Reuters (2), AP file
Sir Richard Branson, center, and Mark Cuban, right, hope to give Donald Trump's reality project "The Apprentice" a run for its money.
updated 4/28/2004 4:36:40 PM ET 2004-04-28T20:36:40

Just yesterday it seemed that a surfeit of mansions, limousines and power was enough for the average billionaire. Not anymore. The latest perquisite for this exclusive set: a reality show you can call your own.

Donald Trump's success with "The Apprentice" set the trend in motion, and this week this wildly popular show has its finale on General Electric's NBC network. Not to be outdone, Sir Richard Branson and Mark Cuban will each try to trump Trump. (MSNBC is a Microsoft-NBC joint venture.)

Branson's series, dubbed "Branson's Big Adventure," will air on News Corp.'s Fox network while Cuban's program, "The Benefactor," has been picked up by ABC, the ailing Walt Disney Co. network. As with Trump, what these billionaires lack in TV experience they make up for in business acumen.

Branson, who is 53 and first landed on our Billionaires list in 1992, famously parlayed his popular Virgin brand into an empire that includes airlines, retail stores, wireless services and soft drinks. The British subject was knighted in 1999 for his business prowess. Mark Cuban, 46, hit it big when he sold his startup to Yahoo! for $5.7 billion in 1999. He debuted as a billionaire in 2001.

Accomplished though they may be, prime time's newest masters of the universe will have their work cut out for them. "The Apprentice" is the season's seventh-most-watched program in prime time, according to Nielsen, with an average audience of 19.4 million viewers. According to one prominent media buyer, a 30-second advertising spot on Trump's show can command as much as $400,000 — on a par with scripted hits like "Friends" and "ER."

The Trump name has cachet, and his commanding and charismatic manner makes him awfully fun to watch. "‘The Apprentice works because the show's concept and his personality meld so perfectly," says industry analyst Jack Myers.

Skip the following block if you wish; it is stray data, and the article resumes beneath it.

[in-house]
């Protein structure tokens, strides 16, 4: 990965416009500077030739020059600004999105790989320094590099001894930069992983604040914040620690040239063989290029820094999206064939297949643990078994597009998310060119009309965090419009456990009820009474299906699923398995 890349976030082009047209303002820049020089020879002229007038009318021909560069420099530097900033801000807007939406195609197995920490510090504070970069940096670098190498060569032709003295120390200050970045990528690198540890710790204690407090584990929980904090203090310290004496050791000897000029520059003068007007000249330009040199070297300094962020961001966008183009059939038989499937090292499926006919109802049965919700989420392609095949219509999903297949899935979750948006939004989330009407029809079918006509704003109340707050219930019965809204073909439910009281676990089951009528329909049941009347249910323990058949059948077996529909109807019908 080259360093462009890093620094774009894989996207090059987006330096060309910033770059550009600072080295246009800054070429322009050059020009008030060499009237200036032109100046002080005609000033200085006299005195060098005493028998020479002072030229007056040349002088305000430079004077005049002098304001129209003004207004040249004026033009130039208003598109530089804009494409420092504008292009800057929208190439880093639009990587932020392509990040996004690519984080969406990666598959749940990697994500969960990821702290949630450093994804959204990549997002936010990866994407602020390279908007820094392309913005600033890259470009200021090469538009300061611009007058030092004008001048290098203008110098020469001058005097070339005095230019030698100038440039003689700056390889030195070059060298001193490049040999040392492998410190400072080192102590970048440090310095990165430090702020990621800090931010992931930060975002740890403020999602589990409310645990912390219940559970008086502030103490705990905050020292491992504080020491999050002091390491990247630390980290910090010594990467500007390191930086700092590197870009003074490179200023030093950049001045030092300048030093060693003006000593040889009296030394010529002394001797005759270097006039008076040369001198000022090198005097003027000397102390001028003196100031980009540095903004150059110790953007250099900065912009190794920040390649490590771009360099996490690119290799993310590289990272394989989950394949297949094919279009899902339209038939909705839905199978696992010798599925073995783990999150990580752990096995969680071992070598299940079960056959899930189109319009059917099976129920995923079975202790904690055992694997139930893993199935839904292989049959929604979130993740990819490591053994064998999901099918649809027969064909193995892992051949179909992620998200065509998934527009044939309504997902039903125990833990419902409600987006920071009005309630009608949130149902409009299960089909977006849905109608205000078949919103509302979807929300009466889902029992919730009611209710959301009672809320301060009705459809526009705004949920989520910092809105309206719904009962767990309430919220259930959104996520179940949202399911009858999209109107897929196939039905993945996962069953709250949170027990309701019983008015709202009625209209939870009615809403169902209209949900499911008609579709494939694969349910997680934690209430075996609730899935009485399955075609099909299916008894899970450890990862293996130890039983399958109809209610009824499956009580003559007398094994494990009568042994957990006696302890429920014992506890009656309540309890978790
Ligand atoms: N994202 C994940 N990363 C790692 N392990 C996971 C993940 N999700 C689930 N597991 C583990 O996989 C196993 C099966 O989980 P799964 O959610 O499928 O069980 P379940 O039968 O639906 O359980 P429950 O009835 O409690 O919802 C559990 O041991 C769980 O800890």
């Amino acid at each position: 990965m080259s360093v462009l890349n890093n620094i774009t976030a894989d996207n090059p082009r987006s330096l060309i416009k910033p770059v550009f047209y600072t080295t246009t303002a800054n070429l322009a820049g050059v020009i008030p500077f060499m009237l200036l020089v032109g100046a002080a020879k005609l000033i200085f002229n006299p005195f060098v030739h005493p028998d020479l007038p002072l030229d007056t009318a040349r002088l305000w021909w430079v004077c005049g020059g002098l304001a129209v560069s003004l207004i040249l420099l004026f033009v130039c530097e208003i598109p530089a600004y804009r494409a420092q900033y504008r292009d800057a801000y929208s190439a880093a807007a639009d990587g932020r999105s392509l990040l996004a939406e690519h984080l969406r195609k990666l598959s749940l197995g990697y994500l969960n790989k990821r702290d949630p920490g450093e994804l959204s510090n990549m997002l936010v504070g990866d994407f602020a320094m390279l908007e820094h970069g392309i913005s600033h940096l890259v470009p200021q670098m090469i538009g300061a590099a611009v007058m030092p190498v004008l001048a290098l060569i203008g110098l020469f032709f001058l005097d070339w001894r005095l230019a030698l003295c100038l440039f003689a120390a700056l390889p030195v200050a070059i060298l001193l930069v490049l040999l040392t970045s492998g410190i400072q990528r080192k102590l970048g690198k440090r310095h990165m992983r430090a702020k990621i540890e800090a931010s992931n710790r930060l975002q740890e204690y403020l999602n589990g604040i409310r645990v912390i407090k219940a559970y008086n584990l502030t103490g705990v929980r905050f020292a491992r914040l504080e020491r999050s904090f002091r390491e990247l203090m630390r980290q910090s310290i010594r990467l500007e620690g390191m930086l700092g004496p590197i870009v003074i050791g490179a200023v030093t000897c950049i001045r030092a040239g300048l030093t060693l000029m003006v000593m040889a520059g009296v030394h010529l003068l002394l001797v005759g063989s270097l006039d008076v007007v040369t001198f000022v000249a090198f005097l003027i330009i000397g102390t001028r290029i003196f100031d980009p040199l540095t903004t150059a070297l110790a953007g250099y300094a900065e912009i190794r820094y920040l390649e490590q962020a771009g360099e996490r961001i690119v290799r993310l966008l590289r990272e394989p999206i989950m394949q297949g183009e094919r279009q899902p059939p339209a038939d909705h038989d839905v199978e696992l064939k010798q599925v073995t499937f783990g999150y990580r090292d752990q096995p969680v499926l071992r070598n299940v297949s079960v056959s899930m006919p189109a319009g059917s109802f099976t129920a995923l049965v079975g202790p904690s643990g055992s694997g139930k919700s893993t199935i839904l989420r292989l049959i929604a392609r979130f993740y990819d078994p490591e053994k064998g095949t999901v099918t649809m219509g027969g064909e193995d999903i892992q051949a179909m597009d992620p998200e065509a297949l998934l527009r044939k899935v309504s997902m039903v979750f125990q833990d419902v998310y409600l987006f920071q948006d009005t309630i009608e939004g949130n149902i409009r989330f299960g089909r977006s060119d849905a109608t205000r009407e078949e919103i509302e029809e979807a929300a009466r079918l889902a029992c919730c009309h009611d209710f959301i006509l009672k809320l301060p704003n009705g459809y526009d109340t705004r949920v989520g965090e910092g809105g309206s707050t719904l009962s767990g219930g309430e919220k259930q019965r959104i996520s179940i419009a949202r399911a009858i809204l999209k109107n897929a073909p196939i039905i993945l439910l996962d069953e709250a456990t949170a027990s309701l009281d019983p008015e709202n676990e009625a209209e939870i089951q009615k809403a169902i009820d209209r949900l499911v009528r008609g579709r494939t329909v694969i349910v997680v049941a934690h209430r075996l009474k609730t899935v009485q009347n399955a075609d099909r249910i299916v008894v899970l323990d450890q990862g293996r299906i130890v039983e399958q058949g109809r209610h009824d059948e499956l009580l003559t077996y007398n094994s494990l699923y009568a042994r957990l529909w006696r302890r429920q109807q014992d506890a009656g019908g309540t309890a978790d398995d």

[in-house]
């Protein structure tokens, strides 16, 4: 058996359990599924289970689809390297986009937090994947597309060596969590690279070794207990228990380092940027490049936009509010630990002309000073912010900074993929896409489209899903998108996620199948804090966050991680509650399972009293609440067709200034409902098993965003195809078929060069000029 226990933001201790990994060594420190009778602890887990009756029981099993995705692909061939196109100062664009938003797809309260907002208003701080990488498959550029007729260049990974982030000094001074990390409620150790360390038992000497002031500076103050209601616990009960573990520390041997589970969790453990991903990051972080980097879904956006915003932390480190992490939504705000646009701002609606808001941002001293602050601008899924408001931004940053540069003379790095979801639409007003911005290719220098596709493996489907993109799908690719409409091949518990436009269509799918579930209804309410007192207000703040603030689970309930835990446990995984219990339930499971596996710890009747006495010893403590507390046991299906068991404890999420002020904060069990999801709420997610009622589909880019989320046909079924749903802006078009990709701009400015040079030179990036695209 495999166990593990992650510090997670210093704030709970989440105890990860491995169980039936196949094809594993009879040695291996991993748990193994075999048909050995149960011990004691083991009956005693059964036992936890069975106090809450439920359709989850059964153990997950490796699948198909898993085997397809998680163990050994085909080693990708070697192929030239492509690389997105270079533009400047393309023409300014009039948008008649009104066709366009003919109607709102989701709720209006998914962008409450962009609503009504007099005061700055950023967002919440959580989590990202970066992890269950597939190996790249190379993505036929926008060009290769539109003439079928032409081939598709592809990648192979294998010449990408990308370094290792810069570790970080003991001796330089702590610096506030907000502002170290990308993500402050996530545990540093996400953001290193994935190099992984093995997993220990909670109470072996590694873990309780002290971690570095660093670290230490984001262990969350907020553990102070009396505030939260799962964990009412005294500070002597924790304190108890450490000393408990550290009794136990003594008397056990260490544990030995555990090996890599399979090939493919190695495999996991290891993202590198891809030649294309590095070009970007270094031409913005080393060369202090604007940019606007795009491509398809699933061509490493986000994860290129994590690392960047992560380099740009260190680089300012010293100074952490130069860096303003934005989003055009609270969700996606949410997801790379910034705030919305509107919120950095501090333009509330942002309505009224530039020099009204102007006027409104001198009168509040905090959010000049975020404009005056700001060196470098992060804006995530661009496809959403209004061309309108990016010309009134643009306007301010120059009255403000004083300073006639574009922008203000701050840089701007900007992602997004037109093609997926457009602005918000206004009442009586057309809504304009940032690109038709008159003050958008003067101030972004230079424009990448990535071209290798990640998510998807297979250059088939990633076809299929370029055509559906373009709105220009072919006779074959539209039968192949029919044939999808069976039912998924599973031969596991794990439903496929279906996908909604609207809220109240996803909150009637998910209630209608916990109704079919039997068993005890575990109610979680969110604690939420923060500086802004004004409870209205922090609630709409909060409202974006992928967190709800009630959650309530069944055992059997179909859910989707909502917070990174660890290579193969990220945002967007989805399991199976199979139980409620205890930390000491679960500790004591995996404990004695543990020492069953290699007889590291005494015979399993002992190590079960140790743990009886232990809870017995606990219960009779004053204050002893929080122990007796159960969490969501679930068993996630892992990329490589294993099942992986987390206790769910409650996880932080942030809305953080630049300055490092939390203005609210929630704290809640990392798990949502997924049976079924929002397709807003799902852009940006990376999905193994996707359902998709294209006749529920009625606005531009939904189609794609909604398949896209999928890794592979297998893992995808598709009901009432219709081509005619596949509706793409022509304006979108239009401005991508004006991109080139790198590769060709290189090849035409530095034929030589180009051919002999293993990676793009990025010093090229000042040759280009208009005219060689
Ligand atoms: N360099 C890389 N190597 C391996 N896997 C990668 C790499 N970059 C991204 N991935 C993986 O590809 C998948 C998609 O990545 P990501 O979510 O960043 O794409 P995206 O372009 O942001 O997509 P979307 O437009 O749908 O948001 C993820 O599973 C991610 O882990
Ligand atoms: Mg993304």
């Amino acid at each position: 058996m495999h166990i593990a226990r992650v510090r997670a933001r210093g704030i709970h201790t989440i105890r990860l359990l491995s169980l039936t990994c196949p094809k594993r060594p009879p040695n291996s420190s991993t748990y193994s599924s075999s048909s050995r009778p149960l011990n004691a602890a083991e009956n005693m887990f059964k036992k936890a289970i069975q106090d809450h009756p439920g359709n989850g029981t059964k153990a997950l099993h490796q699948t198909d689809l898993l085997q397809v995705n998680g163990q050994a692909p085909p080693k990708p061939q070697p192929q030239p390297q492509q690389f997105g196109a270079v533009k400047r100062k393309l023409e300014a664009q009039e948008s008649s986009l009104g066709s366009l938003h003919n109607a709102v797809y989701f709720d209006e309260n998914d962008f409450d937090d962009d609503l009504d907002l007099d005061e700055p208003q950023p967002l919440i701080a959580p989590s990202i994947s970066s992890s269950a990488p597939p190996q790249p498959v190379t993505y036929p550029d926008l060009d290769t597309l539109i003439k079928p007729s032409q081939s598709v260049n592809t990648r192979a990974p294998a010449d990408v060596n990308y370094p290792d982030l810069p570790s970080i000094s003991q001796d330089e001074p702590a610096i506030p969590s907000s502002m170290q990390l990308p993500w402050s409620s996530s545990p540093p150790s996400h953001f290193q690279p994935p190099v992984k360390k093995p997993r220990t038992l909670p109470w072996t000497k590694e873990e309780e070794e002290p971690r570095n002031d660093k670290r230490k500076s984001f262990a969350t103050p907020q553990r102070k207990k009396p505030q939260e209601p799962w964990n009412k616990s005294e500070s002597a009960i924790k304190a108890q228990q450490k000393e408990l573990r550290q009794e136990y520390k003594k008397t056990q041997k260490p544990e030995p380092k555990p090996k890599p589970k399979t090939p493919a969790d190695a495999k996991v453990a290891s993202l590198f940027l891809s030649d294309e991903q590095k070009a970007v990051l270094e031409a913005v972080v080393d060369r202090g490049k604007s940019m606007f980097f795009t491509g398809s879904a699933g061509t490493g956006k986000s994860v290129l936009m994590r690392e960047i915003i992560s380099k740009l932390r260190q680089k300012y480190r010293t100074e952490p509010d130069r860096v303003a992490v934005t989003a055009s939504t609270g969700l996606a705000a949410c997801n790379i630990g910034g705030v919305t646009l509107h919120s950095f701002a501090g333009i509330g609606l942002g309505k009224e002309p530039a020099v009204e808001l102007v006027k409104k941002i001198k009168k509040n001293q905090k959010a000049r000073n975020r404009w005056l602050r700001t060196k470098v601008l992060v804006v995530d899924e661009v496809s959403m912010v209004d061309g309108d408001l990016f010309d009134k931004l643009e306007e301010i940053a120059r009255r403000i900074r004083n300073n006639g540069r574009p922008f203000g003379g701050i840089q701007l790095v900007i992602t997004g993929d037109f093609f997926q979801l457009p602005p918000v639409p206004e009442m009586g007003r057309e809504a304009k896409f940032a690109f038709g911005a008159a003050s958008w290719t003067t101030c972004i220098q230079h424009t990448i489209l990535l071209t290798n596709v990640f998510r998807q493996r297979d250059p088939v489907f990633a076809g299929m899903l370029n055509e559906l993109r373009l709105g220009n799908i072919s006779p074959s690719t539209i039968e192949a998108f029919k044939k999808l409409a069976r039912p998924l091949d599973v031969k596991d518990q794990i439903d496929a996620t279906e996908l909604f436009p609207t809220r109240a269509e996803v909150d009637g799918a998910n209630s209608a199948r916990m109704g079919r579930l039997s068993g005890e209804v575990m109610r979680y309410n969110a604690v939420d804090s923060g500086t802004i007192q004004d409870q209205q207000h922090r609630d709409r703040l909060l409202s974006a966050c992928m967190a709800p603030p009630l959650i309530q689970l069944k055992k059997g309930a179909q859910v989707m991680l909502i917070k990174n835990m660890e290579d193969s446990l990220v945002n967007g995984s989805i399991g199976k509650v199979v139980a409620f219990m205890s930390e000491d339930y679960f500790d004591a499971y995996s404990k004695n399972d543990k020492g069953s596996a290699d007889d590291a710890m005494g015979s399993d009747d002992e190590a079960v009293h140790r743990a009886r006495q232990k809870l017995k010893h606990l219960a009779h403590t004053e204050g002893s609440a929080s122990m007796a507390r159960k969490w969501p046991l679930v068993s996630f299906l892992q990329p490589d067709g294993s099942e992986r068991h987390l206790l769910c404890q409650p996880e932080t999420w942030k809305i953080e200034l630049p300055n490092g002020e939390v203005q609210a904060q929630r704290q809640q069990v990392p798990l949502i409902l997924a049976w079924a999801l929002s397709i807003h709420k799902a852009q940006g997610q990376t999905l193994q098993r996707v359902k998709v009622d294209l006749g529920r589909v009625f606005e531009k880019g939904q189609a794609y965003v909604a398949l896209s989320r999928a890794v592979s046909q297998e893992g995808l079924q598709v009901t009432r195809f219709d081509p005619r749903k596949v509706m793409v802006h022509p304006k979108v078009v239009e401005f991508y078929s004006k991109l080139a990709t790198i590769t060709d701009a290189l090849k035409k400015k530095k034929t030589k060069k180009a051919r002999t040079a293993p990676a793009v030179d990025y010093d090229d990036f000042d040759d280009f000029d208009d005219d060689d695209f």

On Trump's show, contestants compete for his approval by tackling various business challenges in or near New York City. Each week the losing team is sent to the boardroom, where one of their members is fired. The eventual winner gets a $250,000-a-year job with Trump.

On Branson's and Cuban's shows, contestants similarly will compete for the star billionaire's approval. With Branson, the settings will be international, the losers will be left on the tarmac and the winner's prize is undisclosed. With Cuban, the losers will be dismissed at his whim and the winner gets $1 million.

Branson and Cuban may be outsized personalities like Trump, but we don't know if they're fun to watch. And it's not clear who'll tune in to these blatant rip-offs. Neither one has the cult-like fan base that Trump has cultivated over the years as marriages, divorces and brushes with bankruptcy landed him regularly on tabloid front pages.

We won't really know how these magnates match up until the ratings are in, but here's how we see it so far. May the best billionaire win.

© 2012


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